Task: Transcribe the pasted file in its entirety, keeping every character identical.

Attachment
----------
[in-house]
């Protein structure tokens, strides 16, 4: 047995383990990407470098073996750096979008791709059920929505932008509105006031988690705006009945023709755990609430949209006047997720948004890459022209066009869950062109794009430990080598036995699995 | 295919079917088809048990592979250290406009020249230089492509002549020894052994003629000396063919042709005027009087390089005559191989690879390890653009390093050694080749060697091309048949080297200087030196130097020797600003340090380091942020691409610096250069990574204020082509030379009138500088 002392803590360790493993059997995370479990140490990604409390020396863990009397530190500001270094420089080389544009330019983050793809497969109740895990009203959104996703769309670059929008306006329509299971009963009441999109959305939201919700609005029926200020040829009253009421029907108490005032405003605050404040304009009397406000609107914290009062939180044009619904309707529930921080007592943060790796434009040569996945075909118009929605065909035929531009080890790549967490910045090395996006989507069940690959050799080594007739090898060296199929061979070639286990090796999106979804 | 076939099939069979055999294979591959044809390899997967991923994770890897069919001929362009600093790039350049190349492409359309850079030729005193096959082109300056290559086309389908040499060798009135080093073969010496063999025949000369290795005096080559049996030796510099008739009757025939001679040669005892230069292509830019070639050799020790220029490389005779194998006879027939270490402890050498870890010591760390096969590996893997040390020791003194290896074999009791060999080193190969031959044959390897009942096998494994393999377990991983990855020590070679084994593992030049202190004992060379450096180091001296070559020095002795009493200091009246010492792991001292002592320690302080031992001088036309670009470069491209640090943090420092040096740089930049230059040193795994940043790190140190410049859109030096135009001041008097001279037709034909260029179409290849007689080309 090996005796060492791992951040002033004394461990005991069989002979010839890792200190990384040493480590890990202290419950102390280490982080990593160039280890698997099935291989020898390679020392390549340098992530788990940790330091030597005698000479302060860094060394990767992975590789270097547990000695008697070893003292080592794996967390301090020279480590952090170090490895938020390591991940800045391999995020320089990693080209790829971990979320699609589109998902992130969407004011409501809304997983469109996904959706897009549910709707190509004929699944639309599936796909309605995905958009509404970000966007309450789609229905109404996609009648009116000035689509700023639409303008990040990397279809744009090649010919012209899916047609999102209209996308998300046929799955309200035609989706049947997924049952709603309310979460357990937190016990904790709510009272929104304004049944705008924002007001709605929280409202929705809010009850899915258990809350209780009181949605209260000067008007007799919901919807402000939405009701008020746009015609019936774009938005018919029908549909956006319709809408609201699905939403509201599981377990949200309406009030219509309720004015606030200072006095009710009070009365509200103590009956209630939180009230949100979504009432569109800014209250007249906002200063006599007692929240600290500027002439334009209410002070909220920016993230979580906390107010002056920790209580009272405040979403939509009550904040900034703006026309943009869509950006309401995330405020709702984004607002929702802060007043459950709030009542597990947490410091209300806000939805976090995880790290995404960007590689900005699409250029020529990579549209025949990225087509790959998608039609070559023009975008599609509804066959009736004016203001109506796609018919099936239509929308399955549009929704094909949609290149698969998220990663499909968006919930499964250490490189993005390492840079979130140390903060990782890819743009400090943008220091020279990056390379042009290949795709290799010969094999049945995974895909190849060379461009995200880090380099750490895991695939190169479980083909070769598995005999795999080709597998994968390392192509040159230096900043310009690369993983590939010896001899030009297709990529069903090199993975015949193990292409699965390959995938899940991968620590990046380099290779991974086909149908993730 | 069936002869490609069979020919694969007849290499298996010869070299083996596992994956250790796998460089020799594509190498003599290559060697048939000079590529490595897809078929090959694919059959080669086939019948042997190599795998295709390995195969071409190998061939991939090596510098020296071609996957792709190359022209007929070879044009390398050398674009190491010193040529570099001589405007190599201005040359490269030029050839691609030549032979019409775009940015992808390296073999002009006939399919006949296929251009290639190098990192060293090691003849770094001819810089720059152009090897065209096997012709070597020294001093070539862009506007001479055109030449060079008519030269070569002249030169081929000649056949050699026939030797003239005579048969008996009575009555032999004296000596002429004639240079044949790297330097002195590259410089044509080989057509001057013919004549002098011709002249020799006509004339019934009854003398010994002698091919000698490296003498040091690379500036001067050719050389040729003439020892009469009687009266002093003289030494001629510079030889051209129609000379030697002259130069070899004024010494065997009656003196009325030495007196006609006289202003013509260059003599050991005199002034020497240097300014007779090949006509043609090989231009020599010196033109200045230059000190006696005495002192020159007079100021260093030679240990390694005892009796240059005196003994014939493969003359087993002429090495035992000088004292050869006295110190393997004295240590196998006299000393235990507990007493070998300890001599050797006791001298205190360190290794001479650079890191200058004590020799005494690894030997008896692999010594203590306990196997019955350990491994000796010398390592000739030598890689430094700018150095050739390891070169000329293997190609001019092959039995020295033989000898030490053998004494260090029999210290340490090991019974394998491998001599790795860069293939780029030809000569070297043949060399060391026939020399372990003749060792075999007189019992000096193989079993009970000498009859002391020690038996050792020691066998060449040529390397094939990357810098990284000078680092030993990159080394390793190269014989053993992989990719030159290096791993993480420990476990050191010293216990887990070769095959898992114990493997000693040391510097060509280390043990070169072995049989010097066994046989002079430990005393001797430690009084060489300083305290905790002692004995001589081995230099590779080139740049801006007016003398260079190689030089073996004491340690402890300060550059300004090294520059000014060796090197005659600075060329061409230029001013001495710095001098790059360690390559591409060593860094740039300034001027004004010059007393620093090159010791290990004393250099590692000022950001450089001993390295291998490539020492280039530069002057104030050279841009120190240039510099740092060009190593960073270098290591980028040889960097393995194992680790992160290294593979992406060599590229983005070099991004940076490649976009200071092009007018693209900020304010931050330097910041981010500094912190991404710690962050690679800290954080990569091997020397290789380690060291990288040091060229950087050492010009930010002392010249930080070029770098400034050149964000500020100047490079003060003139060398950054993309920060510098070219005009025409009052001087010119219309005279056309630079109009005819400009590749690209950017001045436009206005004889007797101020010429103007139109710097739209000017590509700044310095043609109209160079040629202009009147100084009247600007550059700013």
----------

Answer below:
[in-house]
């Protein structure tokens, strides 16, 4: 047995383990990407470098073996750096979008791709059920929505932008509105006031988690705006009945023709755990609430949209006047997720948004890459022209066009869950062109794009430990080598036995699995 | 295919079917088809048990592979250290406009020249230089492509002549020894052994003629000396063919042709005027009087390089005559191989690879390890653009390093050694080749060697091309048949080297200087030196130097020797600003340090380091942020691409610096250069990574204020082509030379009138500088 002392803590360790493993059997995370479990140490990604409390020396863990009397530190500001270094420089080389544009330019983050793809497969109740895990009203959104996703769309670059929008306006329509299971009963009441999109959305939201919700609005029926200020040829009253009421029907108490005032405003605050404040304009009397406000609107914290009062939180044009619904309707529930921080007592943060790796434009040569996945075909118009929605065909035929531009080890790549967490910045090395996006989507069940690959050799080594007739090898060296199929061979070639286990090796999106979804 | 076939099939069979055999294979591959044809390899997967991923994770890897069919001929362009600093790039350049190349492409359309850079030729005193096959082109300056290559086309389908040499060798009135080093073969010496063999025949000369290795005096080559049996030796510099008739009757025939001679040669005892230069292509830019070639050799020790220029490389005779194998006879027939270490402890050498870890010591760390096969590996893997040390020791003194290896074999009791060999080193190969031959044959390897009942096998494994393999377990991983990855020590070679084994593992030049202190004992060379450096180091001296070559020095002795009493200091009246010492792991001292002592320690302080031992001088036309670009470069491209640090943090420092040096740089930049230059040193795994940043790190140190410049859109030096135009001041008097001279037709034909260029179409290849007689080309 090996005796060492791992951040002033004394461990005991069989002979010839890792200190990384040493480590890990202290419950102390280490982080990593160039280890698997099935291989020898390679020392390549340098992530788990940790330091030597005698000479302060860094060394990767992975590789270097547990000695008697070893003292080592794996967390301090020279480590952090170090490895938020390591991940800045391999995020320089990693080209790829971990979320699609589109998902992130969407004011409501809304997983469109996904959706897009549910709707190509004929699944639309599936796909309605995905958009509404970000966007309450789609229905109404996609009648009116000035689509700023639409303008990040990397279809744009090649010919012209899916047609999102209209996308998300046929799955309200035609989706049947997924049952709603309310979460357990937190016990904790709510009272929104304004049944705008924002007001709605929280409202929705809010009850899915258990809350209780009181949605209260000067008007007799919901919807402000939405009701008020746009015609019936774009938005018919029908549909956006319709809408609201699905939403509201599981377990949200309406009030219509309720004015606030200072006095009710009070009365509200103590009956209630939180009230949100979504009432569109800014209250007249906002200063006599007692929240600290500027002439334009209410002070909220920016993230979580906390107010002056920790209580009272405040979403939509009550904040900034703006026309943009869509950006309401995330405020709702984004607002929702802060007043459950709030009542597990947490410091209300806000939805976090995880790290995404960007590689900005699409250029020529990579549209025949990225087509790959998608039609070559023009975008599609509804066959009736004016203001109506796609018919099936239509929308399955549009929704094909949609290149698969998220990663499909968006919930499964250490490189993005390492840079979130140390903060990782890819743009400090943008220091020279990056390379042009290949795709290799010969094999049945995974895909190849060379461009995200880090380099750490895991695939190169479980083909070769598995005999795999080709597998994968390392192509040159230096900043310009690369993983590939010896001899030009297709990529069903090199993975015949193990292409699965390959995938899940991968620590990046380099290779991974086909149908993730 | 069936002869490609069979020919694969007849290499298996010869070299083996596992994956250790796998460089020799594509190498003599290559060697048939000079590529490595897809078929090959694919059959080669086939019948042997190599795998295709390995195969071409190998061939991939090596510098020296071609996957792709190359022209007929070879044009390398050398674009190491010193040529570099001589405007190599201005040359490269030029050839691609030549032979019409775009940015992808390296073999002009006939399919006949296929251009290639190098990192060293090691003849770094001819810089720059152009090897065209096997012709070597020294001093070539862009506007001479055109030449060079008519030269070569002249030169081929000649056949050699026939030797003239005579048969008996009575009555032999004296000596002429004639240079044949790297330097002195590259410089044509080989057509001057013919004549002098011709002249020799006509004339019934009854003398010994002698091919000698490296003498040091690379500036001067050719050389040729003439020892009469009687009266002093003289030494001629510079030889051209129609000379030697002259130069070899004024010494065997009656003196009325030495007196006609006289202003013509260059003599050991005199002034020497240097300014007779090949006509043609090989231009020599010196033109200045230059000190006696005495002192020159007079100021260093030679240990390694005892009796240059005196003994014939493969003359087993002429090495035992000088004292050869006295110190393997004295240590196998006299000393235990507990007493070998300890001599050797006791001298205190360190290794001479650079890191200058004590020799005494690894030997008896692999010594203590306990196997019955350990491994000796010398390592000739030598890689430094700018150095050739390891070169000329293997190609001019092959039995020295033989000898030490053998004494260090029999210290340490090991019974394998491998001599790795860069293939780029030809000569070297043949060399060391026939020399372990003749060792075999007189019992000096193989079993009970000498009859002391020690038996050792020691066998060449040529390397094939990357810098990284000078680092030993990159080394390793190269014989053993992989990719030159290096791993993480420990476990050191010293216990887990070769095959898992114990493997000693040391510097060509280390043990070169072995049989010097066994046989002079430990005393001797430690009084060489300083305290905790002692004995001589081995230099590779080139740049801006007016003398260079190689030089073996004491340690402890300060550059300004090294520059000014060796090197005659600075060329061409230029001013001495710095001098790059360690390559591409060593860094740039300034001027004004010059007393620093090159010791290990004393250099590692000022950001450089001993390295291998490539020492280039530069002057104030050279841009120190240039510099740092060009190593960073270098290591980028040889960097393995194992680790992160290294593979992406060599590229983005070099991004940076490649976009200071092009007018693209900020304010931050330097910041981010500094912190991404710690962050690679800290954080990569091997020397290789380690060291990288040091060229950087050492010009930010002392010249930080070029770098400034050149964000500020100047490079003060003139060398950054993309920060510098070219005009025409009052001087010119219309005279056309630079109009005819400009590749690209950017001045436009206005004889007797101020010429103007139109710097739209000017590509700044310095043609109209160079040629202009009147100084009247600007550059700013």